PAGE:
"So, Kris, where are the birds?" we asked.
"Oh, depends. They could be down in that drainage, or along this sidehill, or up there on that ridge. Or, they might have moved across the river," Kris responds. The hunt definitely mirrored the fishing.
No matter, the birds were there. With Babe and Gunner running miles with their snouts glued to the ground, we hiked for hours, flushed several birds, and even managed to bring a few to earth. And, I got a decent shot at a jackrabbit.
Too soon, I was back at the grind, recalling memories of a pleasant, though tiresome, outdoor experience. Winter will be shorter next year, since the Oregon experience will fill time between New Year's and the 500.
When you head for Central Oregon between October - March, your safest bet is to dress in layers. The weather will turn chilly in early fall, chilly and wet in late fall, and c-o-l-d in January - February.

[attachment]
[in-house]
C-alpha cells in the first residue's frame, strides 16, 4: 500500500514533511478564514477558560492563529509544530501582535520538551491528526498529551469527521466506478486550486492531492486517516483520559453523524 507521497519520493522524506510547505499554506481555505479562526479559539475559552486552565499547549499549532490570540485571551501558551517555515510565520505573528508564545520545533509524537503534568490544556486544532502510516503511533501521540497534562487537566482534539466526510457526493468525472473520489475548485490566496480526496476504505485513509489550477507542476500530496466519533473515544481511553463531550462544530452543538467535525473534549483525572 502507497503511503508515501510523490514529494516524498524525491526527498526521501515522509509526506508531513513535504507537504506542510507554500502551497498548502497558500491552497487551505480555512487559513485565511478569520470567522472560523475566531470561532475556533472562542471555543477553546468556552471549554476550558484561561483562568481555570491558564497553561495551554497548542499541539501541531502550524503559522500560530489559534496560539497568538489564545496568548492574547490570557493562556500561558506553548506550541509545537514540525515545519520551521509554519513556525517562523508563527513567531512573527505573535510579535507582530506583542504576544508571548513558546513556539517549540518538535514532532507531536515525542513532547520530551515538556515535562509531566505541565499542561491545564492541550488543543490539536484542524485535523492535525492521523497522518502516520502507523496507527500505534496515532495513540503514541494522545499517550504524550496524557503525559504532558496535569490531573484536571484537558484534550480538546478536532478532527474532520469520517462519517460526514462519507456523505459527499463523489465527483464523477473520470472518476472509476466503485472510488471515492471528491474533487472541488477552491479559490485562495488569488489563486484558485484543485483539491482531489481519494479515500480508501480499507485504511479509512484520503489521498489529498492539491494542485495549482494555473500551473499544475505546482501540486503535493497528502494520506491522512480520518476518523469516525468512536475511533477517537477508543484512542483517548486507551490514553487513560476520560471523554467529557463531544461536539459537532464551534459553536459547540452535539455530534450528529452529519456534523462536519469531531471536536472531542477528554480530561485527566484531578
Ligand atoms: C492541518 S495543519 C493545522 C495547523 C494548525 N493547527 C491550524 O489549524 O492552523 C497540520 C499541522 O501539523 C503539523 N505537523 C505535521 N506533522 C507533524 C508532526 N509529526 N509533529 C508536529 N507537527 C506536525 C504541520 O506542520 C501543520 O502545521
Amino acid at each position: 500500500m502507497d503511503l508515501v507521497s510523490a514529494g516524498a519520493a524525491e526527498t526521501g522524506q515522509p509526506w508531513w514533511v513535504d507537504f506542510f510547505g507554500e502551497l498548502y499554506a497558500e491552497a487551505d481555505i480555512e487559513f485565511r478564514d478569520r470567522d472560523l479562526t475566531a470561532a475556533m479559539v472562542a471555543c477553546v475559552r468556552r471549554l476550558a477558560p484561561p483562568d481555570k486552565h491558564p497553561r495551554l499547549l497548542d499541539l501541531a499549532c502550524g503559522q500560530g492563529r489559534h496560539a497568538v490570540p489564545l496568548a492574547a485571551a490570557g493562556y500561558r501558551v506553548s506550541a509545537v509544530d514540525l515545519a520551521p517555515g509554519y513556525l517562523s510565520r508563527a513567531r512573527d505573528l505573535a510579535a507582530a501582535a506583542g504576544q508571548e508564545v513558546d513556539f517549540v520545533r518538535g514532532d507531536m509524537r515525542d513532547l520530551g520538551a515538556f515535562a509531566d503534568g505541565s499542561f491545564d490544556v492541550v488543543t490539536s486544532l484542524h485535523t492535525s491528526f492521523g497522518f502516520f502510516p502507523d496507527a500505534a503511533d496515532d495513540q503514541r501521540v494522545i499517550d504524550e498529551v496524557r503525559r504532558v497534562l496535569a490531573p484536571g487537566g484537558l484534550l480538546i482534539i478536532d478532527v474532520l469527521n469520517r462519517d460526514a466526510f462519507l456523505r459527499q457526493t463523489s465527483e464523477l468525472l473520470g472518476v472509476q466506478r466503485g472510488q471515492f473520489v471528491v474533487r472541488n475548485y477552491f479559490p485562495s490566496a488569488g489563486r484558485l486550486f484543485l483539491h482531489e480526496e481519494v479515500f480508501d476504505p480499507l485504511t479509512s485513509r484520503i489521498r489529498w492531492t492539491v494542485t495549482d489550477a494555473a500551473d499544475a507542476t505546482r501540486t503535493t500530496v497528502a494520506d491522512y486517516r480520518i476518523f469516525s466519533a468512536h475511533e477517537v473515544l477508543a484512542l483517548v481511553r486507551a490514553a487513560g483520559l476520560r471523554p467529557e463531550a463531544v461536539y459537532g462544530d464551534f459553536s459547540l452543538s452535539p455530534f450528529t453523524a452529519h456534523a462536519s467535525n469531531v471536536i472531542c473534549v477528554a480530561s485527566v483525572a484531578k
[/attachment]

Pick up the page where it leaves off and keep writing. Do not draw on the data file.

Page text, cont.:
On the stream, we typically fish wearing heavy layers of thermal underwear, a couple of layers of fleece, and a Gore Tex jacket to break the wind. Plus, gloves and a hat. Neoprenes or GORE-TEX waders work well.
Fishing gear should include a seven-weight rod with a large arbor reel; leaders typically taper down to a 6 to 8 pound test tippet. Your best bet is to contact the locals for information on fly selection, but be certain to include a supply of 'Green Butt Skunks', the old reliable for steelheaders.
Hunters need to add a shooting vest and hat to their wardrobe, and a pair of boots warm enough for the tootsies and sturdy and comfortable enough for up and down hiking. Much of the terrain you'll cover will be on a slope.
Svenson recommends a 20-gauge shotgun, but a 12-gauge, with size 7-1/2 to 8 shot and a modified choke will also work.
Two more items: bring handwarmers and a camera. The landscape can be spectacular.